The L’usine family extends across lands and oceans to New York City with our favorite Lower East Side Vietnamese eatery, An Choi. Vietnamese-American and first-time restaurant owners and brothers, Tuan and Huy Bui opened An Choi with first-time chef, Dennis Ngo. As it enters into its second year, it continues to secure its position as a prime destination for classic Vietnamese cuisine set in an intimate beautiful space inspired by that of an authentic Vietnamese street alley café with small metal stools and construction phone number graffiti lining the warmly lit walls.
On a beautiful Spring afternoon, I sat down with the brothers in their new Williamsburg, Brooklyn studio to reflect on the beginnings of An Choi, where it is now and where they see it going. As I walked past the first room of the studio, I peered in to see Huy and his architecture team, HB Collaborative, covered in wood shavings in their workspace. In the next room, Tuan was feverishly plugging numbers into a worksheet in preparation for an investor meeting. I waited patiently until they had a spare moment and then we began on a journey into the past and beginnings of An Choi.
The economic crash gave impetus to Tuan’s departure from the real estate industry. Huy had recently graduated with a Parsons Masters of Architecture degree. At this pivotal moment in their lives, they were individually seeking opportunities to work on projects aligned with their personal passions. Serendipitously inspired by a visit together to Ho Chi Minh City, Vietnam in the Fall of 2008, the Bui brothers returned to New York excited with plans to concept a restaurant together. Before this trip, there was some talk of developing a fashion boutique. However, Huy said they “were just blown away by the raw energy of the city and found the ubiquitous street alley to be quite fascinating and full of vitality.” Tuan “wanted to bring this unique dining experience to NY” and that is how it all began.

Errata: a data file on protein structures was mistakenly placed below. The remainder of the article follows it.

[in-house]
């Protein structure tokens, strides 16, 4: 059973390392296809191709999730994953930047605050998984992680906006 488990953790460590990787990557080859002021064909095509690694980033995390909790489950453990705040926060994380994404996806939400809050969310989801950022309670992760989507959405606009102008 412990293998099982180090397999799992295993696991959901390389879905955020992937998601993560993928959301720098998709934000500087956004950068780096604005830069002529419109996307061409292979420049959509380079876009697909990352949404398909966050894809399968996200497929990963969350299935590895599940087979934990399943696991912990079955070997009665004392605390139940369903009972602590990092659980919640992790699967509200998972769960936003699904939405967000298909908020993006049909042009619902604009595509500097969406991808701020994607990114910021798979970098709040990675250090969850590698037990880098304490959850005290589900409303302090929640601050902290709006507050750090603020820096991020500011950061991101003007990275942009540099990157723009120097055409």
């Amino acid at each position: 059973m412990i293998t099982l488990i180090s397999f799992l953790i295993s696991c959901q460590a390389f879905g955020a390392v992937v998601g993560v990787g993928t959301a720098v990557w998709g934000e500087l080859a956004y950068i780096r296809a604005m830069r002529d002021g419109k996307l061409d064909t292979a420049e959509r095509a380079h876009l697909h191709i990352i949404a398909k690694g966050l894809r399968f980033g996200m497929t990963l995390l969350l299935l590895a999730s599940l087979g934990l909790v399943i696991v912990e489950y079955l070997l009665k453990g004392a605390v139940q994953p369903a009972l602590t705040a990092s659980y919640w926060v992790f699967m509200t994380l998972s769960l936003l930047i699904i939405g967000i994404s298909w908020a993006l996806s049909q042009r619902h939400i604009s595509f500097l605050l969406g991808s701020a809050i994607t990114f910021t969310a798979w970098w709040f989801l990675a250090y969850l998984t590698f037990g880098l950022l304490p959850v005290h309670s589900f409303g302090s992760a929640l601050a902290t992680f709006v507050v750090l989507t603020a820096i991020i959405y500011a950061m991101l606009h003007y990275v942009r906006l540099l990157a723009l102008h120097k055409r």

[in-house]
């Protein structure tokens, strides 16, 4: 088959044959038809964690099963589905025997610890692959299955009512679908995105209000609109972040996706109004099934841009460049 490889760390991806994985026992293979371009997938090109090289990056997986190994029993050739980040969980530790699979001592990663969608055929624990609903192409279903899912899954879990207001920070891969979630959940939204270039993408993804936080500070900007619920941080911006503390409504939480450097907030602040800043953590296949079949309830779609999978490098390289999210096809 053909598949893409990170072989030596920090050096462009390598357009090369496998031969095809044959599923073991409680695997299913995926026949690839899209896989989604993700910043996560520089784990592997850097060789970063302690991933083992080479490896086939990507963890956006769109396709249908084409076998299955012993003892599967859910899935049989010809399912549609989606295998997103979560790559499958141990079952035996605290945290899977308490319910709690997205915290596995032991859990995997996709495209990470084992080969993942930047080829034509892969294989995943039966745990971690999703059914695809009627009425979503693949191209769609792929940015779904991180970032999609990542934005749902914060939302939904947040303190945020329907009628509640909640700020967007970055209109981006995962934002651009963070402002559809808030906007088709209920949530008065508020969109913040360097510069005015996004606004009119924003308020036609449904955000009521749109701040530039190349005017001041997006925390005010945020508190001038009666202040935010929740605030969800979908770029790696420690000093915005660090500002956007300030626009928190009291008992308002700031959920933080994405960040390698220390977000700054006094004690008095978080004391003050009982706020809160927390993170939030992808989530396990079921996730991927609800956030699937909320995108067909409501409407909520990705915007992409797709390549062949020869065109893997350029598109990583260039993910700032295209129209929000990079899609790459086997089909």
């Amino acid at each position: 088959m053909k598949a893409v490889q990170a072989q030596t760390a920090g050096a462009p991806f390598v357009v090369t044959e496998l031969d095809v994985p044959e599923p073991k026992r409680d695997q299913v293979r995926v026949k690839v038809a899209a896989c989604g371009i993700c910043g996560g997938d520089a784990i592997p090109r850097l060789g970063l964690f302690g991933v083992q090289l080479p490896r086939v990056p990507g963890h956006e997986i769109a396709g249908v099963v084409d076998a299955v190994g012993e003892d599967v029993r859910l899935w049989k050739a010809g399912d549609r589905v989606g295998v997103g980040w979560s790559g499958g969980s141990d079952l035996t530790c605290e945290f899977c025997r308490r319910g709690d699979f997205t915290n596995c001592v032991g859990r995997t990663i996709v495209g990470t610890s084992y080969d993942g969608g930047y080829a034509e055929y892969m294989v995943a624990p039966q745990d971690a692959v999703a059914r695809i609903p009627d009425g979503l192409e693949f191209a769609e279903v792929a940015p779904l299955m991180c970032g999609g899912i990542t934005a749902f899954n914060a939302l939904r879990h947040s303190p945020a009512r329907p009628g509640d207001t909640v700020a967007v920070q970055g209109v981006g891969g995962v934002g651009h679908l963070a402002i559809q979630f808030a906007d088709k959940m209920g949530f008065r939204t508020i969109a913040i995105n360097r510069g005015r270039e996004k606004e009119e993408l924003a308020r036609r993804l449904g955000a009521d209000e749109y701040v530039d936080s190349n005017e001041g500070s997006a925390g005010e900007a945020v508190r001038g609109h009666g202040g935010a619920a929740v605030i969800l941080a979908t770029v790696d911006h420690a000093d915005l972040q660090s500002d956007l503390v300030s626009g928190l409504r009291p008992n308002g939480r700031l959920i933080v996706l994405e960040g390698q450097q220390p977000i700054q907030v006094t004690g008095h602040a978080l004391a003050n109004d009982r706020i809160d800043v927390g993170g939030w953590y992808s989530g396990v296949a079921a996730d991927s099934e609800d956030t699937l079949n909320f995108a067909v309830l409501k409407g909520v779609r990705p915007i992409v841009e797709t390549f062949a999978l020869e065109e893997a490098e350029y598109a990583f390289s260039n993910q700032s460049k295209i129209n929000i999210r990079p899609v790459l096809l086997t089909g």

Since its opening in February 2009 with the Vietnamese Tet/New Year, An Choi has received many accolades and mentions and has expanded its business in several ways. Listed alongside Saltie, Vinegar Hill House and Momofuku Milk bar, it was one of the Top Best Restaurants Under $25 by The New York Times in 2009. Tuan and An Choi were featured in a national U.S. Blackberry campaign, “Pursuing the Dream with Blackberry.”
The restaurant has expanded its physical space with custom and unique HB Collaborative designs and they have embraced their original love for fashion by bringing in Derrick Cruz’s Black Sheep and Prodigal Sons shop, Occulter, into part of the expanded space. For the restaurant expansion, HB Collaborative maintained the communal and casual family-style spirit of An Choi with a dining furniture collection that re-purposed architectural elements and reclaimed industrial materials with a series of tables, chairs, and benches derived from vintage doors, antique stair spindles, and other found objects.
Beyond its restaurant doors, An Choi participates in local food community events as part of the Lower East Side’s Hester Street Fair and Momofuku’s Lucky Rice Night Market.
To continue with the excitement, An Choi confirms the addition of a fully stocked bar at the restaurant by this Fall and there are talks of expanding in the future into other New York neighborhoods, top U.S. cities and possibly even into global markets with more gourmet, high-end cuisine.
As someone who has loved An Choi since day one, I felt honored to get this intimate update from the brothers and couldn’t maintain the excitement of my continued support for them when Tuan nodded to excellence. Keith McNally was unaware of the future NY restaurant empire that awaited him as his original film director career path was thwarted by a means to an end in restaurants finding himself as an oyster shucker to general manager of One Fifth. Speaking fondly, Tuan expressed admiration for McNally as well as his own commitment to his An Choi clientele, “As Keith McNally’s clients, such as Anna Wintour, grew he grew with them and we want to grow together with the community that surrounds us.”